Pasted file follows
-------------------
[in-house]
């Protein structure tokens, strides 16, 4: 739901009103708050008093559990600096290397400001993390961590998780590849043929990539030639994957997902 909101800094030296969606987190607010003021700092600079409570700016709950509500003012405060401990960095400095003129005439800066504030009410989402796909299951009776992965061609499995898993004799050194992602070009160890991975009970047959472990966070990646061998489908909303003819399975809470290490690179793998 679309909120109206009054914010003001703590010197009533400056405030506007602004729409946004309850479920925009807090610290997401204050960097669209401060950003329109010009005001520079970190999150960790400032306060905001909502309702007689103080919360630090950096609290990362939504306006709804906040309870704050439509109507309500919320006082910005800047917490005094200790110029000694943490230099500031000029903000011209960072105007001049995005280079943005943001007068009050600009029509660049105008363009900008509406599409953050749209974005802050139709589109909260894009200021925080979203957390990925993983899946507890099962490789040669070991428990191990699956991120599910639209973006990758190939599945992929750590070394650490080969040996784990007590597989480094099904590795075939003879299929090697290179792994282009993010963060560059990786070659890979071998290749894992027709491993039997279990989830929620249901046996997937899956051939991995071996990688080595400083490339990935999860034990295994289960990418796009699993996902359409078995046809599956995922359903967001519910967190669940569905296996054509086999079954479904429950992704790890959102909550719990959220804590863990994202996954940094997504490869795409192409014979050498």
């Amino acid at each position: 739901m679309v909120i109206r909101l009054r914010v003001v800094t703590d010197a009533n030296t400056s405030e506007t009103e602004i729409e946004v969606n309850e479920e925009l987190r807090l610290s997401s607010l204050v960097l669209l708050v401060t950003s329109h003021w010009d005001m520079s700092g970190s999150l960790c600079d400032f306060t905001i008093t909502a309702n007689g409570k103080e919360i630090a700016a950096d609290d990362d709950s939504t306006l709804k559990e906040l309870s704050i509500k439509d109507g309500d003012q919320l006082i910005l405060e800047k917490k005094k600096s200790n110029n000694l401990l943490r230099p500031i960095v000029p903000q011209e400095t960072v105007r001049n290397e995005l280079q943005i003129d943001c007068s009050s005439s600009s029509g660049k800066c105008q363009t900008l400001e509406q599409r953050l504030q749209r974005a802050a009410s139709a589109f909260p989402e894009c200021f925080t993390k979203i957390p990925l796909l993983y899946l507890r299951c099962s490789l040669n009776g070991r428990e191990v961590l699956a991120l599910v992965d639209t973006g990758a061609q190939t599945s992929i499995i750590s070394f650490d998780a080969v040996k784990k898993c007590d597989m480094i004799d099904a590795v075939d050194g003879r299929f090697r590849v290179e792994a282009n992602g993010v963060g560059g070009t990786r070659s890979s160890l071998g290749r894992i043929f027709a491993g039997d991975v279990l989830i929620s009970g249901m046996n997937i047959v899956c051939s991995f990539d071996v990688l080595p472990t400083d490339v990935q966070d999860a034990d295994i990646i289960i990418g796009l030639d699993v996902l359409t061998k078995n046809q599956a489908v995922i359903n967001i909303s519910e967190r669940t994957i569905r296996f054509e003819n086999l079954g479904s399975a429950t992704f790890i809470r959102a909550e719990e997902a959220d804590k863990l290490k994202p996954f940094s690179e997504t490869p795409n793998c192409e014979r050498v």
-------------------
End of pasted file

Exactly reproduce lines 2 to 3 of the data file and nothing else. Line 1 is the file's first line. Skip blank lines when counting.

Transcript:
């Protein structure tokens, strides 16, 4: 739901009103708050008093559990600096290397400001993390961590998780590849043929990539030639994957997902 909101800094030296969606987190607010003021700092600079409570700016709950509500003012405060401990960095400095003129005439800066504030009410989402796909299951009776992965061609499995898993004799050194992602070009160890991975009970047959472990966070990646061998489908909303003819399975809470290490690179793998 679309909120109206009054914010003001703590010197009533400056405030506007602004729409946004309850479920925009807090610290997401204050960097669209401060950003329109010009005001520079970190999150960790400032306060905001909502309702007689103080919360630090950096609290990362939504306006709804906040309870704050439509109507309500919320006082910005800047917490005094200790110029000694943490230099500031000029903000011209960072105007001049995005280079943005943001007068009050600009029509660049105008363009900008509406599409953050749209974005802050139709589109909260894009200021925080979203957390990925993983899946507890099962490789040669070991428990191990699956991120599910639209973006990758190939599945992929750590070394650490080969040996784990007590597989480094099904590795075939003879299929090697290179792994282009993010963060560059990786070659890979071998290749894992027709491993039997279990989830929620249901046996997937899956051939991995071996990688080595400083490339990935999860034990295994289960990418796009699993996902359409078995046809599956995922359903967001519910967190669940569905296996054509086999079954479904429950992704790890959102909550719990959220804590863990994202996954940094997504490869795409192409014979050498």
């Amino acid at each position: 739901m679309v909120i109206r909101l009054r914010v003001v800094t703590d010197a009533n030296t400056s405030e506007t009103e602004i729409e946004v969606n309850e479920e925009l987190r807090l610290s997401s607010l204050v960097l669209l708050v401060t950003s329109h003021w010009d005001m520079s700092g970190s999150l960790c600079d400032f306060t905001i008093t909502a309702n007689g409570k103080e919360i630090a700016a950096d609290d990362d709950s939504t306006l709804k559990e906040l309870s704050i509500k439509d109507g309500d003012q919320l006082i910005l405060e800047k917490k005094k600096s200790n110029n000694l401990l943490r230099p500031i960095v000029p903000q011209e400095t960072v105007r001049n290397e995005l280079q943005i003129d943001c007068s009050s005439s600009s029509g660049k800066c105008q363009t900008l400001e509406q599409r953050l504030q749209r974005a802050a009410s139709a589109f909260p989402e894009c200021f925080t993390k979203i957390p990925l796909l993983y899946l507890r299951c099962s490789l040669n009776g070991r428990e191990v961590l699956a991120l599910v992965d639209t973006g990758a061609q190939t599945s992929i499995i750590s070394f650490d998780a080969v040996k784990k898993c007590d597989m480094i004799d099904a590795v075939d050194g003879r299929f090697r590849v290179e792994a282009n992602g993010v963060g560059g070009t990786r070659s890979s160890l071998g290749r894992i043929f027709a491993g039997d991975v279990l989830i929620s009970g249901m046996n997937i047959v899956c051939s991995f990539d071996v990688l080595p472990t400083d490339v990935q966070d999860a034990d295994i990646i289960i990418g796009l030639d699993v996902l359409t061998k078995n046809q599956a489908v995922i359903n967001i909303s519910e967190r669940t994957i569905r296996f054509e003819n086999l079954g479904s399975a429950t992704f790890i809470r959102a909550e719990e997902a959220d804590k863990l290490k994202p996954f940094s690179e997504t490869p795409n793998c192409e014979r050498v």